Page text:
At 02:44 we learn that the ‘E’ stands for “Expectations not excuses.” Again, and this is the thing that the TFA types don’t understand, I think, when you phrase it this way, it more than suggests that the ‘other’ schools and ‘other’ teachers do have excuses and don’t have expectations. At 02:57 they say “High expectations means expecting excellence from all children. Not denying some a rigorous education because we decide they can’t handle it.”
On their website they have, in this section, the craziest education research statistic I’ve ever seen. See the last bullet point.
I’ve always said that one of my main problems with the TFA training model is that they put way too much emphasis on the power of high expectations. Sure, you don’t want to have very low expectations, but you don’t want them to be unrealistically high either. They should be ‘appropriate’ and this bogus claim that “teacher expectations account for 42% of the difference in achievement between white and African-American students” is something that really understates the importance of all the out of school factors for which teachers have no control. (Someone find me the study that they think they are quoting. Really I’ve never heard anything like this, not even from DFER or StudentsFirst.)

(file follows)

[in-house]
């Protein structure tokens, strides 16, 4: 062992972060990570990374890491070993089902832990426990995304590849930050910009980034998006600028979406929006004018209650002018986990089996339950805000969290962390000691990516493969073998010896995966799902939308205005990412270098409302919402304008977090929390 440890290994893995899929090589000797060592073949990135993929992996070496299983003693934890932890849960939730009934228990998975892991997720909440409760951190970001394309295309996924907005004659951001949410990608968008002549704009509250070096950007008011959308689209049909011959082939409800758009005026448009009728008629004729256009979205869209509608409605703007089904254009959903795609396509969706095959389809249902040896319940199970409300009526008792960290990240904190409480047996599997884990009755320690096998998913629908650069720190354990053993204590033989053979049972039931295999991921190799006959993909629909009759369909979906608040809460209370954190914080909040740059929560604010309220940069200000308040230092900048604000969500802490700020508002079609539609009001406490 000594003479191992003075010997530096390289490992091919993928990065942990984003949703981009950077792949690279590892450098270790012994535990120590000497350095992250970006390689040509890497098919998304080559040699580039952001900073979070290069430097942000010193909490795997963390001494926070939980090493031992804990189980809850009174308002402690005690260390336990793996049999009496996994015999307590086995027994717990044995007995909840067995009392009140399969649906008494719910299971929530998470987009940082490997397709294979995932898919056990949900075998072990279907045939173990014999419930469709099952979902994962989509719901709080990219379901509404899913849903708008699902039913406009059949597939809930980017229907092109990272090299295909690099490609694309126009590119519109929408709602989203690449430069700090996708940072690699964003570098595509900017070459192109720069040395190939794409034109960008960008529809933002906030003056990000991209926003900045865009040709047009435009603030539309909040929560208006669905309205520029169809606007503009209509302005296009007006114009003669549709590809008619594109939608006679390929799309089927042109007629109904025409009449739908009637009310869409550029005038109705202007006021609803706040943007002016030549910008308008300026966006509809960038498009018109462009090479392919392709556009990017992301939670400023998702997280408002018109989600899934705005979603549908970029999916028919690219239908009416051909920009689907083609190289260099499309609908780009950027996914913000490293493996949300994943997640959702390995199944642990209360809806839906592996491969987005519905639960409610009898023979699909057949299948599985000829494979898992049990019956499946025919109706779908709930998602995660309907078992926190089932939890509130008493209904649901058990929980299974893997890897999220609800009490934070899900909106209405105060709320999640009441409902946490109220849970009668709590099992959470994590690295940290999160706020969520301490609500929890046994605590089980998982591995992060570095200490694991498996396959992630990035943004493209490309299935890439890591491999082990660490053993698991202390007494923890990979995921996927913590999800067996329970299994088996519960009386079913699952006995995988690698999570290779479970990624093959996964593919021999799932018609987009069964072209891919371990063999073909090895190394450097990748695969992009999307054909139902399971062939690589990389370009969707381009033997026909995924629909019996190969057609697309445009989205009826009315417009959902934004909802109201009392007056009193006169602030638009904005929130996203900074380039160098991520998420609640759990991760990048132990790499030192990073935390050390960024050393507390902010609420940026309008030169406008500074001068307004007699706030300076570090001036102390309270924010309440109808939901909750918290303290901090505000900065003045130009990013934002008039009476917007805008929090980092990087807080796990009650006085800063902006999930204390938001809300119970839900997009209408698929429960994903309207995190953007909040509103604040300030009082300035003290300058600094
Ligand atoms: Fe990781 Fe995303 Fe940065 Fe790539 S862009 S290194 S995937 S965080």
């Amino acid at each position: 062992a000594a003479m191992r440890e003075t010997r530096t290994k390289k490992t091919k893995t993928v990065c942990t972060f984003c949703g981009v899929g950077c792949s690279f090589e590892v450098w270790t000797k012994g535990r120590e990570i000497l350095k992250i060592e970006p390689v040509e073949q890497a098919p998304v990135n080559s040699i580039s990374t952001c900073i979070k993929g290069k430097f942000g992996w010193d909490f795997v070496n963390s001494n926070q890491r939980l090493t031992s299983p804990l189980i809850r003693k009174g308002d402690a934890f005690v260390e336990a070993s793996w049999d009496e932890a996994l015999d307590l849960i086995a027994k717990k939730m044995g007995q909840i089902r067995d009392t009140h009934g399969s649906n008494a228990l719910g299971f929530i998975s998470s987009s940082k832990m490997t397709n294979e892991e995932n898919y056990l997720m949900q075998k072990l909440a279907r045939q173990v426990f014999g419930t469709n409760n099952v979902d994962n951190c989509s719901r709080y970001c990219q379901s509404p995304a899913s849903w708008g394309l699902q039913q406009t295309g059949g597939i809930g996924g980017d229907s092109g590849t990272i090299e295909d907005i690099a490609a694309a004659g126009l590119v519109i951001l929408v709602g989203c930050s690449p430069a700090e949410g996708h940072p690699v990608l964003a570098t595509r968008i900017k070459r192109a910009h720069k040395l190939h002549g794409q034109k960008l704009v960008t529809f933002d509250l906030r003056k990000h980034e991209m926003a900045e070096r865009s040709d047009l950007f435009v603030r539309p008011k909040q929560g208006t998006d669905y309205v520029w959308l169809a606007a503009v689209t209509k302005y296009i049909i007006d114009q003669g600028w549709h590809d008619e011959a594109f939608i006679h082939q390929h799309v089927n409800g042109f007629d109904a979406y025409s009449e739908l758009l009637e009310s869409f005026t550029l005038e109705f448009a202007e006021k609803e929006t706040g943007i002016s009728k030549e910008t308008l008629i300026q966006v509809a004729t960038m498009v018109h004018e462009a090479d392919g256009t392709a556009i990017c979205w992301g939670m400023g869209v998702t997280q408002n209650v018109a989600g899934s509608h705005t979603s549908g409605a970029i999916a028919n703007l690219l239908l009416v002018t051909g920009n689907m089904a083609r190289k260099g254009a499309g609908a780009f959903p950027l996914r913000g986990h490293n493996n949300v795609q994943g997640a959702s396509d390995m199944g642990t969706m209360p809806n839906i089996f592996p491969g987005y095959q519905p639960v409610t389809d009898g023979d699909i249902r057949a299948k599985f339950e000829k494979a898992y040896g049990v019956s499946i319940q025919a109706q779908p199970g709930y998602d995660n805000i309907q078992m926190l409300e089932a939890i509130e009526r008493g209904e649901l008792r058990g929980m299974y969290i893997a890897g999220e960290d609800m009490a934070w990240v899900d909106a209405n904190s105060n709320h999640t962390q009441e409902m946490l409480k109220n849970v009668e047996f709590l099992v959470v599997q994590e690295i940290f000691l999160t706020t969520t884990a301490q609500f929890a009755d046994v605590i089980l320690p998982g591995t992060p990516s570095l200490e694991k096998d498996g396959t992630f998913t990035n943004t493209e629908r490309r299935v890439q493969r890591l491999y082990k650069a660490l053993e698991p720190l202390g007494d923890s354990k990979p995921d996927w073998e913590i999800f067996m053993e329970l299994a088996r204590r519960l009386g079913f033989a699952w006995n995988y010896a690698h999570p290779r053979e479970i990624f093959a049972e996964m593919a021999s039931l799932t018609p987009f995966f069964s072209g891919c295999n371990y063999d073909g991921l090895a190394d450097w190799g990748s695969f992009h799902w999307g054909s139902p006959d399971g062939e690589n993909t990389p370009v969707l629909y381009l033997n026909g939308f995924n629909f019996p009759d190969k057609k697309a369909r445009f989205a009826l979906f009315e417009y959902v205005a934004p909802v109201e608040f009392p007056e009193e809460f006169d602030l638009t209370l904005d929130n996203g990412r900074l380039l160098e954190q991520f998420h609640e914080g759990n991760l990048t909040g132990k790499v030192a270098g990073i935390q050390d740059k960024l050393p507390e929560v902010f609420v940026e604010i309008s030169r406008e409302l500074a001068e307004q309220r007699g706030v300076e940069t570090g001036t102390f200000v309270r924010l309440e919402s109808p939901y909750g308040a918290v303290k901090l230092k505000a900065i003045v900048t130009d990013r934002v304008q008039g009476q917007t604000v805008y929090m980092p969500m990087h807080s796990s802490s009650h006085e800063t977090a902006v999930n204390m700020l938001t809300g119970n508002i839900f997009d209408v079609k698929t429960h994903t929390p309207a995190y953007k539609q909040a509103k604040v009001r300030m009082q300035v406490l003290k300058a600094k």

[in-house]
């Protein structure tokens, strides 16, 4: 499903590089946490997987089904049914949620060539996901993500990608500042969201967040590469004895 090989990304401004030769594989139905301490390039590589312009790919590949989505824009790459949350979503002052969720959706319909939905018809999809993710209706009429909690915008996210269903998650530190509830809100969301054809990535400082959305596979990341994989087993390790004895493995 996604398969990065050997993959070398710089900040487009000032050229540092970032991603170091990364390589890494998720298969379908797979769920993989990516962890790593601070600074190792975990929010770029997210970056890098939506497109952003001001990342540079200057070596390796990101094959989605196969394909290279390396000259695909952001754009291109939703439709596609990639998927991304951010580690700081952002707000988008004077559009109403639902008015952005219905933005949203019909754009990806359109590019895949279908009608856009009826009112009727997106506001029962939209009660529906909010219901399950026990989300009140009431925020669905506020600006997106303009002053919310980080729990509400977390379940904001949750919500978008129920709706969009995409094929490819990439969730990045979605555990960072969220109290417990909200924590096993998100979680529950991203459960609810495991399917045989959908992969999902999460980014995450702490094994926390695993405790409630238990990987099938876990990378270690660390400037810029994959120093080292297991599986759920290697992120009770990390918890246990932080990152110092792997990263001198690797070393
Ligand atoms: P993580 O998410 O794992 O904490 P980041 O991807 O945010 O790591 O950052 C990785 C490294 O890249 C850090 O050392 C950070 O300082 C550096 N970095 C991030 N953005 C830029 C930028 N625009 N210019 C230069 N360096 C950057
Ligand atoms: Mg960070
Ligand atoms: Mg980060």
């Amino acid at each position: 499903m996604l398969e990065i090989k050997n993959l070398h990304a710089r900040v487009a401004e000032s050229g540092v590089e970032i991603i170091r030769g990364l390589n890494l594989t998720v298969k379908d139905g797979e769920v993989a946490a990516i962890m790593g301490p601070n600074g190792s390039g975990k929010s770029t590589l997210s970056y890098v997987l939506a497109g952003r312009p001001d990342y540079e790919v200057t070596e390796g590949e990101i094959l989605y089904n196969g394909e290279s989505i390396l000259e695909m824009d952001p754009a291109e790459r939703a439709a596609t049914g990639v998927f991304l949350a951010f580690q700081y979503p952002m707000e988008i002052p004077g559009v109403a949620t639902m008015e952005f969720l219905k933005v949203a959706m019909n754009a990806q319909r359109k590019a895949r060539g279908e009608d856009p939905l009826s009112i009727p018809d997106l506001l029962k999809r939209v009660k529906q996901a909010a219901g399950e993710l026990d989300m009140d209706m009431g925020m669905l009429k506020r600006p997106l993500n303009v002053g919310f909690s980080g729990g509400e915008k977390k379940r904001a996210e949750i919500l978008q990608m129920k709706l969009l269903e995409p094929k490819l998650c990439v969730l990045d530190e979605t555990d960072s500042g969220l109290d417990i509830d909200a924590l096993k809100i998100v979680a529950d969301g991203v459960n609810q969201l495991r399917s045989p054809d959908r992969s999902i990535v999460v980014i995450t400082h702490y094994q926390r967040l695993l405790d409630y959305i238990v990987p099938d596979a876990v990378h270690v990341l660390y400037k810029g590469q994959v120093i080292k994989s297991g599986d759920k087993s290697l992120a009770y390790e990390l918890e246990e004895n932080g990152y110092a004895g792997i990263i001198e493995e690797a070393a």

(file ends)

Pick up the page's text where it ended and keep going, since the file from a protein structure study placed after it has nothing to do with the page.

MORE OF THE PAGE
More reform lingo at 03:22 “Poverty does not preclude learning. On the contrary education is one of the most effective paths out of poverty.” Then at 03:54 “Fortunately, no one told these children they couldn’t achieve at the highest levels.” Implied, of course, is that in the ‘other’ schools teachers are doing just that.
‘S’ stands for ‘Strong leadership.’ At 04:40 we hear that a principal that has control of staffing and accountability will have students learn up to seven months of additional learning per year. At 04:58 they say that teacher turnover is lower in schools with strong leaders yet I always read about the churn and burn at charter schools with TFAers. At 5:08 they say something about lowering student-teacher ratios, which surprised me since this is something that ‘reformers’ often say is unimportant, so I was pleased to hear that.